On one side: The self-annointed defenders of the Holy Land. On the other: the “Voice of God” and his buddy Jack Black.
Lawmakers will soon depart the Capitol for a month-long August recess. But as the temperature rises, so does heat on lawmakers who are on the fence about the nuclear deal negotiated between Iran and the major world powers.
Congress has 50 days left to review an agreement that would lift sanctions against Iran in exchange for restrictions on its nuclear program. Over a long, hot month, lawmakers who are on the fence about the deal can expect to be harangued by activists in the District, pressured by op-eds in the hometown paper, and deluged with ads, some of them featuring Hollywood stars.
The rhetoric has already gone over the top—see GOP presidential hopeful Mike Huckabee’s recent rant about the nuclear agreement leading Israelis “to the door of the oven.” And August hasn’t even begun.
It could be reminiscent of 2009’s “Obamacare Summer,” when activists turned out in droves to oppose the Affordable Care Act. Those activists later coalesced into the Tea Party. The anti-deal crowd is hoping for a similar result.
“When members of Congress are back in their districts, they are going to be hearing from people out at dinner, at their offices, and at town hall meetings,” said Josh Block, CEO of the pro-Israel group The Israel Project, which opposes the terms of the current Iran deal.
A new poll conducted for The Israel Project and exclusively obtained by The Daily Beast showed that a majority of voters—52 percent—disapprove of President Obama's handling of nuclear negotiations with Iran. Meanwhile, 62 percent want Congress to reject the deal and refrain from lifting sanctions on Iran.
In the beginning of June, just 30 percent disapproved of the framework agreement with Iran. When nearly 2,000 registered voters were surveyed over the past week, 44 percent now say they disapprove of the agreement.
Then there are the ads. Both proponents and opponents of the Iran deal are ready to put them forward. But it’s far from clear who will win out: the pro-Israel advocates who oppose the deal, or the Obama administration’s supporters, represented by the so-called Voice of God—actor Morgan Freeman.
On Tuesday, Global Zero, a group that advocates for a world without nuclear weapons and is supportive of the Iran deal, released a new ad featuring Freeman and other prominent actors actors and actresses, including Jack Black, Natasha Lyonne, and Farshad Farahat in support of the deal.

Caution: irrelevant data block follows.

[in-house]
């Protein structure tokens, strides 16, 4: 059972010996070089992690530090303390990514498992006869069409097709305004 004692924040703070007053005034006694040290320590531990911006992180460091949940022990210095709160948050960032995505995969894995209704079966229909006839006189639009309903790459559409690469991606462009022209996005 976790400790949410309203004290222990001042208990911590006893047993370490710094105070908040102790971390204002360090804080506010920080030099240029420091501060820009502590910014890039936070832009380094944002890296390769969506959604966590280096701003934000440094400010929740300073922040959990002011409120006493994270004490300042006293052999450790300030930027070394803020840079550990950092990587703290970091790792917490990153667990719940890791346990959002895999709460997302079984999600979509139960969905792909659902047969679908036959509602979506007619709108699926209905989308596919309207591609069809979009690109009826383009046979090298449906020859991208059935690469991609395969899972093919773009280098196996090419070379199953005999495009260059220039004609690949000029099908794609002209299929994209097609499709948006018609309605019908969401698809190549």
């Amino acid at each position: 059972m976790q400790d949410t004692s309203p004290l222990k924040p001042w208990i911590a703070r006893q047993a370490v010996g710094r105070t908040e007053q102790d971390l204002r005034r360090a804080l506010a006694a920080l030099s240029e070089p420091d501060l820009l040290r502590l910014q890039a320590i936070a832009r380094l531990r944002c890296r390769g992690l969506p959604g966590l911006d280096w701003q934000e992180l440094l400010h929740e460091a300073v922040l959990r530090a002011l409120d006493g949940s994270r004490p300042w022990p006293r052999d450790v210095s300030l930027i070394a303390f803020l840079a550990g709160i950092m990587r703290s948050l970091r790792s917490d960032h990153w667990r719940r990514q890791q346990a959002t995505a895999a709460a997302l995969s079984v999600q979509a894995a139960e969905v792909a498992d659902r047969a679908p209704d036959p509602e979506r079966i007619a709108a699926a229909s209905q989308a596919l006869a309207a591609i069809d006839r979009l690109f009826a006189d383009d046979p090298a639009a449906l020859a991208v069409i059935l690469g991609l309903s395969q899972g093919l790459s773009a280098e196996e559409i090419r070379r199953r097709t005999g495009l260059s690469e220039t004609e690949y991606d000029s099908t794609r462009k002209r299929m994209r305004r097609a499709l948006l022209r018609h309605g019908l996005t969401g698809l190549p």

These celebrities spoke in support of the deal, interspersed with commentary by former U.S. ambassador to Israel Thomas Pickering, former CIA operative Valerie Plame, and Jordanian Queen Noor Al Hussein. The video has garnered more than 200,000 views already.
“The agreement current on the table is the best way to insure that Iran doesn’t build a [expletive] bomb,” Freeman said. “The alternative [to the deal] is war.”
Meanwhile, opponents of the Iran deal are preparing to blanket the airwaves this summer: Citizens for a Nuclear-Free Iran, an advocacy group formed by the American Israel Public Affairs Committee, is set to spend between $20 million and $40 million on a national advertising campaign. The campaign, which launched in mid-July and will continue through to September, will be primarily focused on national television but also will run local advertisements that will be seen in some 35 states.
“This is a weak deal that would ignite a nuclear arms race in the Middle East, rewards Iran with $150 billion, and strengthens a country with a record of promoting terrorism in the Middle East,” said Citizens for a Nuclear-Free Iran spokesman Patrick Dorton.
Besides supporting Citizens for a Nuclear-Free Iran, AIPAC has “a major lobbying effort in Washington this week with several hundred members, and our members will be meeting with their senators and representatives in their states and districts over the recess,” said an AIPAC source. “We are engaged in a major bipartisan educational and lobbying effort against the deal and for a better deal.” AIPAC members across the country will attend town halls in their districts to voice their concerns.
How much will the ad war matter? Rep. Adam Schiff (D-California) is the kind of lawmaker who will need to be convinced if opponents of the deal hope to stall it in Congress. The top Democrat on the House Intelligence Committee, he has had some friendly things to say about the nuclear agreement but hasn’t yet made up his mind. Schiff, for one, will be trying to ignore the ads.
“I would encourage people to do what I’m going to do, which is to tune it out. I have rarely found TV ads to be illuminating on the issues,” Schiff told The Daily Beast. “This issue is too important to be decided by competing 30-second advertisements. There is going to be a lot of money spent, and there very well could be a deluge out there…We just have to do our best to tune it out.”